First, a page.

I was so moved by the portrayal of Tristan and Robbie, their connection and the progression of their relationship. When Robbie breaks down and is reaching out to Tristan but Tristan just can't bring himself to say anything to his brother--that's the part that got me the most. The raw emotion in the narrator's voice, the helplessness, brought me to tears.

Any additional comments?

JERKBAIT is a gripping and beautifully written story that starts off strong and doesn’t let go until the final epilogue. Even then, you’ll be in tears, wishing it didn’t end. Mia Siegert granted me a copy of the Audible audiobook, which I highly recommend everyone check out. I loved it so much that I immediately downloaded the Kindle e-book from Amazon.

I’m a huge fan of LGBTQ+ books that aren’t strictly “issue books.” Mia Siegert takes LGBTQ+ themes, brings them to light, but makes the novel about so much more than the issues of homophobia and coming out. JERKBAIT deals with racism, predators, first loves, gay stereotypes, homophobia in sports, targeted bullying, fake friends, parental pressure to succeed, sibling rivalry, and so much more.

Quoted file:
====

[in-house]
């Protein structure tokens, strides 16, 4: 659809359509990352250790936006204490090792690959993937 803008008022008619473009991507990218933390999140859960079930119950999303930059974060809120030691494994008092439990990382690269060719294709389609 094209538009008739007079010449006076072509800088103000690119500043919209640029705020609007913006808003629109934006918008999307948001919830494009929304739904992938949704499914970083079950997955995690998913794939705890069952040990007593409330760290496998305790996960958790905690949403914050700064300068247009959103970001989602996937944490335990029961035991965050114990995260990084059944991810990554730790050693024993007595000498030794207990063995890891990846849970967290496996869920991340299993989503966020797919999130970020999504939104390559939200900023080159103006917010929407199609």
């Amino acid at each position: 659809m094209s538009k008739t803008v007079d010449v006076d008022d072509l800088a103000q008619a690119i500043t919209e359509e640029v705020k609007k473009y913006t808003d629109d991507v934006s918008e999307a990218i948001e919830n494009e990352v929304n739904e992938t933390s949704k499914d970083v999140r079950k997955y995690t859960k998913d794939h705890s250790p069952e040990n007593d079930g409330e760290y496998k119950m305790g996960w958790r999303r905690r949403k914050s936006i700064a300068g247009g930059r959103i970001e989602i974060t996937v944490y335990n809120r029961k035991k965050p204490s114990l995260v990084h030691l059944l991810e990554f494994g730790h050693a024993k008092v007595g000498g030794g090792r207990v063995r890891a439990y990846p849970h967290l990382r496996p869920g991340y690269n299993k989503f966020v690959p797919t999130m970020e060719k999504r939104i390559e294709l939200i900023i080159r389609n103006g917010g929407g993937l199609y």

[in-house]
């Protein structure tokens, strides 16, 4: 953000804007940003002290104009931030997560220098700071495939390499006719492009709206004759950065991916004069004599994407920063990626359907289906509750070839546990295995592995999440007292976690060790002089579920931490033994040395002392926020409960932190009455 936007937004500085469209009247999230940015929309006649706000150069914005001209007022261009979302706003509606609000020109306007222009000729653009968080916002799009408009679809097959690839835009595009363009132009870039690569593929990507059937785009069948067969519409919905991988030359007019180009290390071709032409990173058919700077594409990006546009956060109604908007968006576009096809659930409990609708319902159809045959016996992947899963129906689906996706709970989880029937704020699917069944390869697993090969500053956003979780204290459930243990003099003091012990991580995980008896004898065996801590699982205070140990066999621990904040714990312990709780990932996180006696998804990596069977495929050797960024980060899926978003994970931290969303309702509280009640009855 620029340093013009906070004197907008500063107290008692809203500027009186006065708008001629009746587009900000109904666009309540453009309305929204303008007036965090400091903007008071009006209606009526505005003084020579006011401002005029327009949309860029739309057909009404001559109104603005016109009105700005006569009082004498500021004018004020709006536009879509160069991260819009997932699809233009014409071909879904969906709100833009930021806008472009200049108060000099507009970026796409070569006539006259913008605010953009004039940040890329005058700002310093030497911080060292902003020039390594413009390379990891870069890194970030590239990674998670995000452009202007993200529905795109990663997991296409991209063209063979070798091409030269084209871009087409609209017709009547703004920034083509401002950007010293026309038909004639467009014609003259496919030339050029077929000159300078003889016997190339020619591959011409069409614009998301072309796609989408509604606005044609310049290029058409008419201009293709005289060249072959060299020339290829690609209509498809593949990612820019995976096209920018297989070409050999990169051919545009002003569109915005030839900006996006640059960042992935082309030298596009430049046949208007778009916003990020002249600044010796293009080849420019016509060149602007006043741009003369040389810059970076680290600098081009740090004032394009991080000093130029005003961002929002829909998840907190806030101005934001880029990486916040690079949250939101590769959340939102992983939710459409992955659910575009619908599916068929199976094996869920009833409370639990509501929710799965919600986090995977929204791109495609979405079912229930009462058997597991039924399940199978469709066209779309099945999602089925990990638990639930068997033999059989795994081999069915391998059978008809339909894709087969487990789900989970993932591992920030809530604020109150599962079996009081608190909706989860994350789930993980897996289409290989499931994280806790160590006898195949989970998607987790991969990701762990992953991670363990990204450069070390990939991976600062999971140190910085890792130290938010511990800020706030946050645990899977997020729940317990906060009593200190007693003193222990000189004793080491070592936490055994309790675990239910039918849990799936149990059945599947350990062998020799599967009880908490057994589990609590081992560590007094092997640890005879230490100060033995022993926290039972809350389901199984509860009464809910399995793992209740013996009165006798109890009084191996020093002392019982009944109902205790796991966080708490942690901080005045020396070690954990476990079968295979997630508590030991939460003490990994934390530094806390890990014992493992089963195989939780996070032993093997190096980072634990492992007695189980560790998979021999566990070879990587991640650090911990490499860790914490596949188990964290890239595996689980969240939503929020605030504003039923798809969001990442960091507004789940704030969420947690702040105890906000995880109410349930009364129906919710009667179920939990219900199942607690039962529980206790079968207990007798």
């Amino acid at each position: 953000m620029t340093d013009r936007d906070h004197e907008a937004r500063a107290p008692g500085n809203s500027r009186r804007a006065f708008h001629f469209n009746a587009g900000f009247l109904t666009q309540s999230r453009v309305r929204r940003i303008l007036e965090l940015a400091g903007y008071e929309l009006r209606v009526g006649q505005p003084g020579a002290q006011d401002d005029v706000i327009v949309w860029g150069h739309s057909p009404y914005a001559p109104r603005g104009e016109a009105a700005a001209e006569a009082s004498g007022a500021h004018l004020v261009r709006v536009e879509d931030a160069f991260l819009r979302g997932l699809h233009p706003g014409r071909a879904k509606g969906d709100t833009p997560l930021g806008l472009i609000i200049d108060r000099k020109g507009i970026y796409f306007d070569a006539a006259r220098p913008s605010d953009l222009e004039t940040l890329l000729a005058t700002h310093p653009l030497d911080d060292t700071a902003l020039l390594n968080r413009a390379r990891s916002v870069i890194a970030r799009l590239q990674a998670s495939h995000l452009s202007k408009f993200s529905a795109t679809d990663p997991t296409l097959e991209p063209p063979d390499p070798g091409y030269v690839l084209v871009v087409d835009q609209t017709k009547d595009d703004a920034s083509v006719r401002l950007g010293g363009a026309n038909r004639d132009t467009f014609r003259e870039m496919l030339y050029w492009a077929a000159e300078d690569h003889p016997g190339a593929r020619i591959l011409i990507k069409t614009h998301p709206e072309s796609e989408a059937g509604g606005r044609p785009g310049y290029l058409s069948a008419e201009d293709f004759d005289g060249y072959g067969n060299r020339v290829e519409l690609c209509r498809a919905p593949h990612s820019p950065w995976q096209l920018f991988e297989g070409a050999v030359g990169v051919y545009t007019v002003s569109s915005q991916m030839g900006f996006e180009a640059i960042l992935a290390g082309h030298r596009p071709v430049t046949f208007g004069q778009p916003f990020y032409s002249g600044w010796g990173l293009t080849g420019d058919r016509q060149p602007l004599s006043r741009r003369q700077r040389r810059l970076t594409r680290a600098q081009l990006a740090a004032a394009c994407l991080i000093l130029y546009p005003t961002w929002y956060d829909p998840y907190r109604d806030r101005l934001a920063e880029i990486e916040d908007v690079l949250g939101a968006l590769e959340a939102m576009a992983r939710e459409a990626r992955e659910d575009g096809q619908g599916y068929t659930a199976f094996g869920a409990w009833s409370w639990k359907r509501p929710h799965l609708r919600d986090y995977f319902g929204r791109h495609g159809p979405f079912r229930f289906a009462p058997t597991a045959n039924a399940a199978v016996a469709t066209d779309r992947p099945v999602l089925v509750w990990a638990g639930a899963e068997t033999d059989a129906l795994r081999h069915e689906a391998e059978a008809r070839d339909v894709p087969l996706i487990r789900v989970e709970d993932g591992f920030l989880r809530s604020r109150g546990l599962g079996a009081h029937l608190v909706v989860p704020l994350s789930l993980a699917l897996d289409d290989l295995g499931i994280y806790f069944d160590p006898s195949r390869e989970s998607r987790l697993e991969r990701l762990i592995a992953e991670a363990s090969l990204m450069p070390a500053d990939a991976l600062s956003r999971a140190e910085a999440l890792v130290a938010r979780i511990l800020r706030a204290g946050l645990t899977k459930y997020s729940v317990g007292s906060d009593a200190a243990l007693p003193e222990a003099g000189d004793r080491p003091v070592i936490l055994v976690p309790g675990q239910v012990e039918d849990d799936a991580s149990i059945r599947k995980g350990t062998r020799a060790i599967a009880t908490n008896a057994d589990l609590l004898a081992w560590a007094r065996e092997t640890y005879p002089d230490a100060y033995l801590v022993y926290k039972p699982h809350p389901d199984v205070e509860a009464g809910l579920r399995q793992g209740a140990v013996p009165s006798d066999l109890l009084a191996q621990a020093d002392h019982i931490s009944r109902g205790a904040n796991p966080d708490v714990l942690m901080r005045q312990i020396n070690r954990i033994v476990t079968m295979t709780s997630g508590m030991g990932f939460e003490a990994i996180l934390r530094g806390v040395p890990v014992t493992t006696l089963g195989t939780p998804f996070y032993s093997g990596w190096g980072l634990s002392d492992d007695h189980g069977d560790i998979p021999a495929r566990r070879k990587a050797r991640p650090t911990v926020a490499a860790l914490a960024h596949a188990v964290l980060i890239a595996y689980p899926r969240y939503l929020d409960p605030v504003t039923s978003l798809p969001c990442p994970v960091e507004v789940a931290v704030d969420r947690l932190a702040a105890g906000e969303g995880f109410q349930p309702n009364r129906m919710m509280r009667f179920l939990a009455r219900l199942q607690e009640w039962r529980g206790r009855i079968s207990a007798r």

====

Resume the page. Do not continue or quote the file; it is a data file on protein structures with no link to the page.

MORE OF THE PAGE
I’ve had the pleasure of speaking to the author about her novel, and she told me certain parts were Tristan’s story and certain parts were Robbie’s. I read JERKBAIT as someone who has experienced life from Robbie’s point of view: a person living with mental illness and constantly seeking help through whatever (destructive) means possible only to be ignored. I was the kid in the family asking for help, admitting that I didn’t have control, and being told “I’ll be fine.” But it won’t. Unless something is done and people talk, it’ll only get worse. We see the progression of Robbie’s mental state decline and that no matter how many shallow precautions his parents take to prevent another suicide attempt, they’re no replacement for therapy.